In 2007, Jeff Maehl came to Oregon as a 3-star . . . defensive back?  We all know how that turned out, as the lean, converted wide out became one of the most reliable offensive play-makers in Oregon football history.

The list goes on and on, but it really culminates in 2011 when Oregon offered scholarships to two 3-star quarterbacks that were at one point both committed to the Ducks.  In fact, you may have heard of them.  Their names are Johnny Manziel, 2012 Heisman Trophy winner, and Marcus Mariota, a 2014 Heisman hopeful.

Texas and other major schools would not give the undersized-yet-elusive Manziel an offer, but Oregon sure would.  Few were ready to take a chance on Mariota, who only had one year of starting experience in high school in Hawaii, but the Ducks had nothing to lose.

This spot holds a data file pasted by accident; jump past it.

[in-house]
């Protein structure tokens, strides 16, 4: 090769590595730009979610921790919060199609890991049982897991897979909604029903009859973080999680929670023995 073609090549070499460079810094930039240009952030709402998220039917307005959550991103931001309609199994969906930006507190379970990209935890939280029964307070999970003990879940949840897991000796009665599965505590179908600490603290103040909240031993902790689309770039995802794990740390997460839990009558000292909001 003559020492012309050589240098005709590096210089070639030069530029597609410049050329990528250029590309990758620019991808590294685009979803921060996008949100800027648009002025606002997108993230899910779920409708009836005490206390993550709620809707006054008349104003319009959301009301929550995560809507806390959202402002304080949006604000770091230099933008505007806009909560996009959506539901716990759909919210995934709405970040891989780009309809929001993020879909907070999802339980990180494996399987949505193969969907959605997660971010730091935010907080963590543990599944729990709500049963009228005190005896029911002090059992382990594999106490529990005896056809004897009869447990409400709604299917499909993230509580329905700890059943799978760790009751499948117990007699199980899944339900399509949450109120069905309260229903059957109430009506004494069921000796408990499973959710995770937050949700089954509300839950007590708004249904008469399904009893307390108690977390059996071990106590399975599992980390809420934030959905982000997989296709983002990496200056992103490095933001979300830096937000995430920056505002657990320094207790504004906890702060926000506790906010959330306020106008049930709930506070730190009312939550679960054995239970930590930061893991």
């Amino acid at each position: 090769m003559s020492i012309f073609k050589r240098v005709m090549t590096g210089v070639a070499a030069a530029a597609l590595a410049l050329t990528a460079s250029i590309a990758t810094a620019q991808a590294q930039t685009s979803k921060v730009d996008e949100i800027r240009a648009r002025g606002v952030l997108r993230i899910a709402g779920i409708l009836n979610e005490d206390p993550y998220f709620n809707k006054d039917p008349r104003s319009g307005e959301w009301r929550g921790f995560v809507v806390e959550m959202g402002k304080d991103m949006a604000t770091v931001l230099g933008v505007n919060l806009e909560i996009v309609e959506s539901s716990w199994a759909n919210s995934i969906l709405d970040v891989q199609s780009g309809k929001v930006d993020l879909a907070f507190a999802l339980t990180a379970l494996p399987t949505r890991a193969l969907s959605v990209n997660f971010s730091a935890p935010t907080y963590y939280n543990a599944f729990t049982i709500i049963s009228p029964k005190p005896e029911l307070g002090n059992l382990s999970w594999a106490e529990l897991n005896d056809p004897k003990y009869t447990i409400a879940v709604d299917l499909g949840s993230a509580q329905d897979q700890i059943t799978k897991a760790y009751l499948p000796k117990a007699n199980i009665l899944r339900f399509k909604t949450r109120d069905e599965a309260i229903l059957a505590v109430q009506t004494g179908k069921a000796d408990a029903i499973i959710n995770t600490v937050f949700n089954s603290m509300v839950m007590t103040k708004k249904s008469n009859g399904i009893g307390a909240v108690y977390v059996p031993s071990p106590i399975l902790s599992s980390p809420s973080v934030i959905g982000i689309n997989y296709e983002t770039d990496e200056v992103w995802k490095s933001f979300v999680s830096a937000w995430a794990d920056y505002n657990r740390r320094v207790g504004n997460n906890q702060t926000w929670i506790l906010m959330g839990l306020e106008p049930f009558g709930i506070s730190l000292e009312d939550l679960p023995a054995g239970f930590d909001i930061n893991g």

Dion Jordan switched from offense to defense during his Oregon career.

Kevin Cline

Dion Jordan switched from offense to defense during his Oregon career.

For Oregon, the tape did not lie on these players, and general consensus did not discourage the coaches from going all in on these players.

Equally impressive to the Ducks’ ability to seek out talent across the board is their ability to convert players from one position to another to maximize on player skill sets.

The example of Maehl is one of the best, but there are plenty of others.  Dion Jordan came to Oregon as a 4-star tight end or wide receiver prospect but left as a Top-3 pick in the NFL Draft as a pass rusher.

Arik Armstead was considered by many to be the natin’s top offensive tackle recruit when he came to Eugene in 2012, but the Ducks needed big bodies on defense.  Their solution was to plug the 6-foot-8 monster in at defensive tackle.

And then there is De’Anthony Thomas, who was committed to USC where he was likely to play cornerback.  About a week before signing day, he took a visit to Oregon.  Chip Kelly offered to give him the ball on offense, and the rest is history.